Some news stories are like burrs that won’t let go. In 2014, CBC radio host, Jian Ghomeshi, took a precipitous nosedive from media star into notorious pariah when his penchant for rough/violent sex was revealed. Voracious national conversations and debates ensued, including those around sexual violence, rape and the shortcomings of Canada’s judicial system.
At first I supported Ghomeshi. If you read his Facebook post explanation it sounded sane and rational, it led you to the conclusion that he was the victim of a vindictive ex-girlfriend who was twisting the truth of their kinky sex life. Then days later he was fired from his high profile job at CBC as beloved host of the morning program “Q”. I thought, no doubt it’s because of staid, prissy mores, which is a relatively easy conclusion to make in Canada; sexual permissiveness is more about theory than practice and plenty of repression still hunkers down at the margins. But soon more women came forward with accusations and shocking details and the full story began to emerge: Ghomeshi is no self-aware, safe-practicing kinkster who always had his partner’s consent, he’s a manipulative predator and serial abuser, a narcissist who needs violence in order to get off. And like many others who followed and watched this gong show, I sat in muddled amazement and horror and asked myself, why wasn’t this guy outed sooner?
This is a lingering, unanswered question even after reading Kevin Donovan’s 2016 book called Secret Life, The Jian Ghomeshi Investigation. As I read Donovan’s well-researched book I kept wondering, how is it possible—within cultural milieus saturated with savvy feminists and urbane humanistas—for a guy like this to carry on undetected for so long? Because until 2014 nobody came forward. Apparently Ghomeshi’s violent behavior goes back to the 1980s and by his own estimate he’s had 1500 women. He bashed many about the head, knocked them into unconsciousness and strangled them. It’s a compelling read, especially since it gradually makes a strong case for Ghomeshi’s mental illness.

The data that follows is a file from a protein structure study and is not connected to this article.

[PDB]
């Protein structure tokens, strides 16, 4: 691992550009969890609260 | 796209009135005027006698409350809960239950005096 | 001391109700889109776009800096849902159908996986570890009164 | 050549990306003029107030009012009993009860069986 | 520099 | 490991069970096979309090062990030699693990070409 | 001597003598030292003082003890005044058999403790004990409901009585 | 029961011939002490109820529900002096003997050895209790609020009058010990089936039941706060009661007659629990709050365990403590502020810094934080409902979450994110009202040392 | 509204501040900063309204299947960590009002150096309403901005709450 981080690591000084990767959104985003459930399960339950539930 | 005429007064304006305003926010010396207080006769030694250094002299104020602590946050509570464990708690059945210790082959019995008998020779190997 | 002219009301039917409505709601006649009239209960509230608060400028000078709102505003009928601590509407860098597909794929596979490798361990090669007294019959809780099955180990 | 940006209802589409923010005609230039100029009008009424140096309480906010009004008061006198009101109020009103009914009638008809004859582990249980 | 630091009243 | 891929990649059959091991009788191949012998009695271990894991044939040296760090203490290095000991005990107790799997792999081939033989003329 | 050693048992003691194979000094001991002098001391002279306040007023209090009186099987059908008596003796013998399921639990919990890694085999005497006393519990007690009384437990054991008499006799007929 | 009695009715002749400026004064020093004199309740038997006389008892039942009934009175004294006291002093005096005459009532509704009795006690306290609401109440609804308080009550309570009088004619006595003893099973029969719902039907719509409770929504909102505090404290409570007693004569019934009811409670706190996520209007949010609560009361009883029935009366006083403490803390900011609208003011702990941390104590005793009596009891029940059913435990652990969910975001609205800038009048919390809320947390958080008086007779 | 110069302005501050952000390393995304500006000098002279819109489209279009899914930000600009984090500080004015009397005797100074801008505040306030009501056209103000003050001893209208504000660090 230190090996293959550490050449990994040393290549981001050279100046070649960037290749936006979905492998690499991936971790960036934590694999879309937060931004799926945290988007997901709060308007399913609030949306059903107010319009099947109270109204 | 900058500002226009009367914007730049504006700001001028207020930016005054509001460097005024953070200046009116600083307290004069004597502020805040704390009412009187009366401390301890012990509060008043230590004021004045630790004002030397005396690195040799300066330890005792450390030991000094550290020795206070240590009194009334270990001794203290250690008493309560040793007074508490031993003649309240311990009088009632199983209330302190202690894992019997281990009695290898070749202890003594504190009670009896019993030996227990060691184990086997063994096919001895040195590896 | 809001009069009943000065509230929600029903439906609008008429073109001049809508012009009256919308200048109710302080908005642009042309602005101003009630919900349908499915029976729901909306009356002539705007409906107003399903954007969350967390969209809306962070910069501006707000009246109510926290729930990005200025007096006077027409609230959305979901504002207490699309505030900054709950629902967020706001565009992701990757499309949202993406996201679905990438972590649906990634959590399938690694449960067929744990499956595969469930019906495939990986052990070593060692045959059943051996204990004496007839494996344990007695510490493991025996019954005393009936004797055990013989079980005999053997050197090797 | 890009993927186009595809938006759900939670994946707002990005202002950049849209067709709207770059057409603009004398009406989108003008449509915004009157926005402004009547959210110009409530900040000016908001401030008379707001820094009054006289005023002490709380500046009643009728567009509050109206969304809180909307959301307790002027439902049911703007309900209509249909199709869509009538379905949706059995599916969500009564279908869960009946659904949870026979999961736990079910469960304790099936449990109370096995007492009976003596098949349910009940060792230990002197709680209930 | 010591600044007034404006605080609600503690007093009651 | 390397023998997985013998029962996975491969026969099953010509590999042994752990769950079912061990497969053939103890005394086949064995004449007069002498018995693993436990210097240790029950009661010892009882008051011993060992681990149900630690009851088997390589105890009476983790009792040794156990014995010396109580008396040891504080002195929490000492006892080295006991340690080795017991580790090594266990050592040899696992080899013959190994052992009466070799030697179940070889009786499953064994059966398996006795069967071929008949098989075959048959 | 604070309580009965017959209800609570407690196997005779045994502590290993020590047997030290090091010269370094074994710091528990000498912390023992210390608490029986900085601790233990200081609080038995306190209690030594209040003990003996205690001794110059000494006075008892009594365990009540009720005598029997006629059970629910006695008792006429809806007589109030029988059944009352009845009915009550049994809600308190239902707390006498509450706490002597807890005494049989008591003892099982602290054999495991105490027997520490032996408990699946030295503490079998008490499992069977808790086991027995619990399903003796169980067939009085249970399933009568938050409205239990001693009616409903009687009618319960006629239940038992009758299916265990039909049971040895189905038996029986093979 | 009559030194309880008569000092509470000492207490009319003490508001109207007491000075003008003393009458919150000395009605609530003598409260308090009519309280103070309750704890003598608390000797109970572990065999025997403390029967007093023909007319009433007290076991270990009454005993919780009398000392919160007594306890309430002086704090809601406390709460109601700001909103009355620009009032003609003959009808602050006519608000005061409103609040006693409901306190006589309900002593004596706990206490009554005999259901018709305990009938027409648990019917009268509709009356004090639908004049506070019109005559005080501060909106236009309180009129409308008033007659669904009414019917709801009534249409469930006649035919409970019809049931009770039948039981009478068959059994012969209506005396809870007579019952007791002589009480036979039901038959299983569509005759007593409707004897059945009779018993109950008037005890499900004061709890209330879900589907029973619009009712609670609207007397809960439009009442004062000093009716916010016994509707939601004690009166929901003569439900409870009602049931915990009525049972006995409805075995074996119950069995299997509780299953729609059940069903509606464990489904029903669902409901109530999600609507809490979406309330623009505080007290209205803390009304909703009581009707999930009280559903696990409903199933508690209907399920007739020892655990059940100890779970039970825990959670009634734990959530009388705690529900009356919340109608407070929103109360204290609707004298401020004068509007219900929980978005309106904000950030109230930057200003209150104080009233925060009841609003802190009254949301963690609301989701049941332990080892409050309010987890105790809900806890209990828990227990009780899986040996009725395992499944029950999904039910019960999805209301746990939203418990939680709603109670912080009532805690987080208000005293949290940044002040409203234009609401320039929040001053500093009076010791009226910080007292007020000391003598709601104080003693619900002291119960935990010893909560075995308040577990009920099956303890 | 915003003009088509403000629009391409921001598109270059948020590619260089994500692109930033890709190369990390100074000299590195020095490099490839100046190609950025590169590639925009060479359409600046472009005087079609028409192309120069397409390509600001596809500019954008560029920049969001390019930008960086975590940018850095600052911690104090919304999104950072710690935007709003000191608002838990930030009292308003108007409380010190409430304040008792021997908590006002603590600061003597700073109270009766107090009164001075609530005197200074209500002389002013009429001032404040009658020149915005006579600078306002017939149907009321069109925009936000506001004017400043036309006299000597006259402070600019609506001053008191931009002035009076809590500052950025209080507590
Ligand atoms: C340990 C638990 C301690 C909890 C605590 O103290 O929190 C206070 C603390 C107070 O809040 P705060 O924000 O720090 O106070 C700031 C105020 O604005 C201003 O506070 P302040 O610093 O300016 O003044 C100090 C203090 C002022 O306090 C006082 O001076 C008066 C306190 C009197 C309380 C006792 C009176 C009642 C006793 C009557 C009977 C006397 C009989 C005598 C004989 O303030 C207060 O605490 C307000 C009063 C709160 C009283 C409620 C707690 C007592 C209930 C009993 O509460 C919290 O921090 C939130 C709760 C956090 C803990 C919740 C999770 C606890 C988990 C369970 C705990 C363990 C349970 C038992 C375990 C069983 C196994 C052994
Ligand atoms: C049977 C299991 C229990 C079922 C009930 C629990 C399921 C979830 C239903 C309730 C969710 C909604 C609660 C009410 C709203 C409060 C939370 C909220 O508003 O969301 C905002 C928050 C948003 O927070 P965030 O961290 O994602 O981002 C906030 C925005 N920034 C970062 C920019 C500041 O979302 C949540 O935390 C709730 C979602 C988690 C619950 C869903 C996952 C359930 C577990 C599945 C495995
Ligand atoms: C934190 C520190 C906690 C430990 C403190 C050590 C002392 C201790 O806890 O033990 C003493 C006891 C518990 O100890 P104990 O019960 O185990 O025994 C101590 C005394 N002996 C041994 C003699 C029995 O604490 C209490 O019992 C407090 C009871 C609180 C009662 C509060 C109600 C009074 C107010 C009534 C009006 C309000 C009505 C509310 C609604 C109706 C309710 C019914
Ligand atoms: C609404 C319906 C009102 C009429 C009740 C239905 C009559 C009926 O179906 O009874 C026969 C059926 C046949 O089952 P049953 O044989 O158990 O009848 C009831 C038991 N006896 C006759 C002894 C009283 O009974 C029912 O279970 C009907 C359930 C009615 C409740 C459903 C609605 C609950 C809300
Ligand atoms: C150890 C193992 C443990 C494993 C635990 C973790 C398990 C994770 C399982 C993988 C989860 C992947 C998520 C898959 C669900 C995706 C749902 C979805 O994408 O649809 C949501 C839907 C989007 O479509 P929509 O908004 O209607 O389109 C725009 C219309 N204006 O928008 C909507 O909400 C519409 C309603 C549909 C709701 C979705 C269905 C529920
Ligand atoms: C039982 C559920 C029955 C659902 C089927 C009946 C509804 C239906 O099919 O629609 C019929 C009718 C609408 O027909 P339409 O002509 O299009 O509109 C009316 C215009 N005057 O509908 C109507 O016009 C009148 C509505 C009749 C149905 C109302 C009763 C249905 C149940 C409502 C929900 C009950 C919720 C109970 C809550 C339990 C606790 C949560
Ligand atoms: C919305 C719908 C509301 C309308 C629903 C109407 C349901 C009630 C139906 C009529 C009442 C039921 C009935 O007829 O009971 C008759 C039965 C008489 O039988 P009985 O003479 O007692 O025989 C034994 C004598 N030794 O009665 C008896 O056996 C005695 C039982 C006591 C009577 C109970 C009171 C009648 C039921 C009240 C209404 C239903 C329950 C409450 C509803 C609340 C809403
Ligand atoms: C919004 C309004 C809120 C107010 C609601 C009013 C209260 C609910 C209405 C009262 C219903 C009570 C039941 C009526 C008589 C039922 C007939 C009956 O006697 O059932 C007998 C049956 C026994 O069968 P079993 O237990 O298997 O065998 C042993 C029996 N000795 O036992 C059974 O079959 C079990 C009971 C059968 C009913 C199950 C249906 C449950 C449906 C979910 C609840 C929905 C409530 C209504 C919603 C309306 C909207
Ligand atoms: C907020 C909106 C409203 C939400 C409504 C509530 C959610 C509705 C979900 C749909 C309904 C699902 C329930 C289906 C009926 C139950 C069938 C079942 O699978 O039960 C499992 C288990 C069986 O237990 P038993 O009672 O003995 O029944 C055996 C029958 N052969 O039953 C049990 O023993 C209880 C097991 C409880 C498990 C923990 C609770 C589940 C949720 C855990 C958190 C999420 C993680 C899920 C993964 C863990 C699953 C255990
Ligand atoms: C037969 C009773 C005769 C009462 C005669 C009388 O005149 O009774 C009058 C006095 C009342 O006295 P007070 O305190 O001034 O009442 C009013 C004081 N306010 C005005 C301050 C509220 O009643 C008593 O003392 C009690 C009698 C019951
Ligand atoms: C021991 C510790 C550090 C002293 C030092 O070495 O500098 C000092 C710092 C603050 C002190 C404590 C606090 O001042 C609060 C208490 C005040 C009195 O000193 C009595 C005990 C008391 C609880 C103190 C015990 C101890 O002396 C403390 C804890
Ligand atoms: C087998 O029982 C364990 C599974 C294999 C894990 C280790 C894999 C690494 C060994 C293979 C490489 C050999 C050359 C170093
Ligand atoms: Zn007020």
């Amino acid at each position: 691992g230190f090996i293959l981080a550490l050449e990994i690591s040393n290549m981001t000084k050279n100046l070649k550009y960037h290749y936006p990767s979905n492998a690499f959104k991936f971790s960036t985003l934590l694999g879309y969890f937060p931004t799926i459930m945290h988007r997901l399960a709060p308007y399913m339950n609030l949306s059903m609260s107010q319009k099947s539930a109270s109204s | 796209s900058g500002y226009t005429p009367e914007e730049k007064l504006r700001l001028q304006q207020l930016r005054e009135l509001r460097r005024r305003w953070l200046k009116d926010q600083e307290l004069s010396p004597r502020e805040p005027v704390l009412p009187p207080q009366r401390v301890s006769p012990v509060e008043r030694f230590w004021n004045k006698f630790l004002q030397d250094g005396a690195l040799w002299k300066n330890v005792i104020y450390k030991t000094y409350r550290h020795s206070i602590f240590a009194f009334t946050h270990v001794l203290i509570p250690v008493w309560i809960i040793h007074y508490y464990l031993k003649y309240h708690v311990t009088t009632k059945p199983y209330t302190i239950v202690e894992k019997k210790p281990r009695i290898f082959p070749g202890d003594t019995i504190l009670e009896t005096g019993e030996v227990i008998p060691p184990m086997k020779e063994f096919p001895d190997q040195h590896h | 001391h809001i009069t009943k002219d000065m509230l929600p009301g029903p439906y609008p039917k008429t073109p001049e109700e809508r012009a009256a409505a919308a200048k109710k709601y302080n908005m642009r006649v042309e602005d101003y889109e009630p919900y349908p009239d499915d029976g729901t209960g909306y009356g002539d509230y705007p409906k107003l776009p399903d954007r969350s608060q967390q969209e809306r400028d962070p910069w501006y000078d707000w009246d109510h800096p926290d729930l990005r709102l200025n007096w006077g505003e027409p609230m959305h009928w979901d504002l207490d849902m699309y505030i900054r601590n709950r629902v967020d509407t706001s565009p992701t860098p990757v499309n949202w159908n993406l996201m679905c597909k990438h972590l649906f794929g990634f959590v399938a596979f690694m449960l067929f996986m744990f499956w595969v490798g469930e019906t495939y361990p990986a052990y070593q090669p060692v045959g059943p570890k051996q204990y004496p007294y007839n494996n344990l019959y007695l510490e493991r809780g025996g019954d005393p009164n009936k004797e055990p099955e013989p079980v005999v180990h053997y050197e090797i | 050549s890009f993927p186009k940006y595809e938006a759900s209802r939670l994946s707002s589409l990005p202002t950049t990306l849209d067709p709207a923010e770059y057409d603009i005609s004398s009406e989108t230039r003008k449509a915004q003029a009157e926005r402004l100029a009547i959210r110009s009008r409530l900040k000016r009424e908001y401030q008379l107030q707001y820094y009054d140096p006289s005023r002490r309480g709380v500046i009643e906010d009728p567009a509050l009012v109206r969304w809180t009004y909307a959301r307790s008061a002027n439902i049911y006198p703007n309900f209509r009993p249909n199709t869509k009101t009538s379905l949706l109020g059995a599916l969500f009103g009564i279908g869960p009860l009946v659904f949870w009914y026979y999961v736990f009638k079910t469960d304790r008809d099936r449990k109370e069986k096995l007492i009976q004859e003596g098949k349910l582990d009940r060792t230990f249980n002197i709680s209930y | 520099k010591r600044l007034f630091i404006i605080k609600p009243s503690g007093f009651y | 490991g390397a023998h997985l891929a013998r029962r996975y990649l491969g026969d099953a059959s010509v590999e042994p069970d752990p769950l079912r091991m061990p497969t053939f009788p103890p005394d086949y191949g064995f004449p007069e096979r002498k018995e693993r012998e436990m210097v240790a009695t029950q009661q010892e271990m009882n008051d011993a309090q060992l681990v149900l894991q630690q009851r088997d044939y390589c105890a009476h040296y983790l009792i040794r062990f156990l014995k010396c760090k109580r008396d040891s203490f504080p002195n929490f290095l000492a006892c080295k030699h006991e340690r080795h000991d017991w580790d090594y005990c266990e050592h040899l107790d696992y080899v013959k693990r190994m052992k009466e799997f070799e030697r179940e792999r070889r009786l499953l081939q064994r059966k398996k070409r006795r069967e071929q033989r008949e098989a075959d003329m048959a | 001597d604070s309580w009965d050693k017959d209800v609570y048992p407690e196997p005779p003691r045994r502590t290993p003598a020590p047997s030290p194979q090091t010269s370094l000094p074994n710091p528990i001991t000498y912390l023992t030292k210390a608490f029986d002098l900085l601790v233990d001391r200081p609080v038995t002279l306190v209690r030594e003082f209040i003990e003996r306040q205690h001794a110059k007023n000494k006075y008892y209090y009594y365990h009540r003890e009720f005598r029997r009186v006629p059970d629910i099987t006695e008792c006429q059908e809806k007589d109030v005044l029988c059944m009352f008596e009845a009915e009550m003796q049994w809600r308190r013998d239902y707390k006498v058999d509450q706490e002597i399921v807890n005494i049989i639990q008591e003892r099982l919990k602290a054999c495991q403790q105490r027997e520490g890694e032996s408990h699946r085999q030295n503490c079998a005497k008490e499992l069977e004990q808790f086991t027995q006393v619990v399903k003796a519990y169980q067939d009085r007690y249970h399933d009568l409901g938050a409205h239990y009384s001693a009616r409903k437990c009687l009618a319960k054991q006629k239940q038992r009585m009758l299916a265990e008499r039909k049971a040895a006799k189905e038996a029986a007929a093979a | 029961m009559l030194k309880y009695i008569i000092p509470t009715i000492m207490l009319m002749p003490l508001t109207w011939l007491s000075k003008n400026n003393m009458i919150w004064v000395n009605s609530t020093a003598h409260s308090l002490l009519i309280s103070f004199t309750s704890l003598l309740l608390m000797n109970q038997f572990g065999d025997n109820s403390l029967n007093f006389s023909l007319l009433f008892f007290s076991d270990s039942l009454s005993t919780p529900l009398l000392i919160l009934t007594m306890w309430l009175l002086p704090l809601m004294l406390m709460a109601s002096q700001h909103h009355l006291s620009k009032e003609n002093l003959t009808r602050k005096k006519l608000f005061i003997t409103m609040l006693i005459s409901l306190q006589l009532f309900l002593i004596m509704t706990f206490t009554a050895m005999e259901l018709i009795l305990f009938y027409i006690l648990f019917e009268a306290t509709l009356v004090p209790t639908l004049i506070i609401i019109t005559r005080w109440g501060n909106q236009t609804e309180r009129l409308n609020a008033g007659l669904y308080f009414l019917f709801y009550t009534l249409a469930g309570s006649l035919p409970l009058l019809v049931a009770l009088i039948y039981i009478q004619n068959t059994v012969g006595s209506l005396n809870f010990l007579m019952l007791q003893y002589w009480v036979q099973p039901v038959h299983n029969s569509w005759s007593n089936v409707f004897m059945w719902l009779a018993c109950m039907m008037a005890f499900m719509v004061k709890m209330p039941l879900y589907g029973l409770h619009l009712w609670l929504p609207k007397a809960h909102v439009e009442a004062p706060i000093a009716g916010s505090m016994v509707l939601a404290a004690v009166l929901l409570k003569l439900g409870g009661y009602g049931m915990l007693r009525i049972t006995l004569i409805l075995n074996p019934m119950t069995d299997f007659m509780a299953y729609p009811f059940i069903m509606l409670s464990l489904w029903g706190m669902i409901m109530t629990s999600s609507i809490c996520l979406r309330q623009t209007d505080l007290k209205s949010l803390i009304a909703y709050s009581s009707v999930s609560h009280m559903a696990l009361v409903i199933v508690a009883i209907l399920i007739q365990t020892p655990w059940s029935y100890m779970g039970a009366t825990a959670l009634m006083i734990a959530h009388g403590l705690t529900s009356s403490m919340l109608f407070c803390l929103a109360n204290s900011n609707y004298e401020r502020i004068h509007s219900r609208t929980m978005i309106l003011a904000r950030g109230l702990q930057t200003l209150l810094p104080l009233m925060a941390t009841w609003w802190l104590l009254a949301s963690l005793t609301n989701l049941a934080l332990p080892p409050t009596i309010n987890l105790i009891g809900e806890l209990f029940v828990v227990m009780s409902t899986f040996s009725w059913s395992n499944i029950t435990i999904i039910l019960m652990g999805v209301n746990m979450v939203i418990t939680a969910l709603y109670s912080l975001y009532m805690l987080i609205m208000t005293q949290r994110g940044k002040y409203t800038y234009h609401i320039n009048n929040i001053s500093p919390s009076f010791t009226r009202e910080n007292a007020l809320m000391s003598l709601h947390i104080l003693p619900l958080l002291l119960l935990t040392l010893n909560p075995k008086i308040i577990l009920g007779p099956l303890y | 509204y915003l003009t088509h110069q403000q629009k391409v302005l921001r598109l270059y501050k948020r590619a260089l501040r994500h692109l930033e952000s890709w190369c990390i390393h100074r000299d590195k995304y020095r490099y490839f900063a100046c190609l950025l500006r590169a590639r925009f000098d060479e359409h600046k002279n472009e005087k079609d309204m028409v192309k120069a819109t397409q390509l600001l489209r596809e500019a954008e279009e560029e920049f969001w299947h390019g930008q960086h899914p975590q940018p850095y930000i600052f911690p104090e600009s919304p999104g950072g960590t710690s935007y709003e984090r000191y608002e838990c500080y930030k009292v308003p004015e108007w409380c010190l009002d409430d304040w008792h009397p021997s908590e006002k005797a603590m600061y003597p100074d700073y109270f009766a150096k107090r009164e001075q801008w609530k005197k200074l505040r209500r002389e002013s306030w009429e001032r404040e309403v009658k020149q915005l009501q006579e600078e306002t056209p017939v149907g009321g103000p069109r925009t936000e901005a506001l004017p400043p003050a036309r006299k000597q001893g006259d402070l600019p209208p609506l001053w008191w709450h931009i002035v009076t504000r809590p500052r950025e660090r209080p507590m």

In truth it wasn’t that Ghomeshi was simply kinky, as he so ardently claimed in his Facebook post, he’s a violent predator who cloaked himself in kink language and kink ideas but didn’t practice kink the way one must if you’re interested in being sane and responsible.
This is where we’re at right now: for years there’s been a massive sexual revolution going on basically underground. All sorts of sexploration is happening right now and right under our noses. And I know this because I’ve been there, gone out to dungeon parties, played the role of dominant and submissive, and many other experiences of no relevance here. Suffice to say, I’m glad I was older and had plenty of self-esteem and confidence when I ventured away from the ordinary. My experiences were for the most part positive and thrilling. I sought out credible, experienced people who safely and sanely practice the dark sexual arts and learned everything I could. And I can say that unless you take part in public forums and other kink gatherings you can easily fall prey to the skeezy lurkers who know how to con the horny and inexperienced.
As close as we’ve come to raising consciousness was the dreadful 50 Shades of Grey. This silence and avoidance has to stop. A lack of public discussion means we shouldn’t be shocked when this happens again. Why the hell are young, smart women allowing men like Ghomeshi to bash them about the head and threaten their very existence? People, especially the young, need to be provided with the resources, knowledge and skills to safely navigate their sexual journey in this wild new world.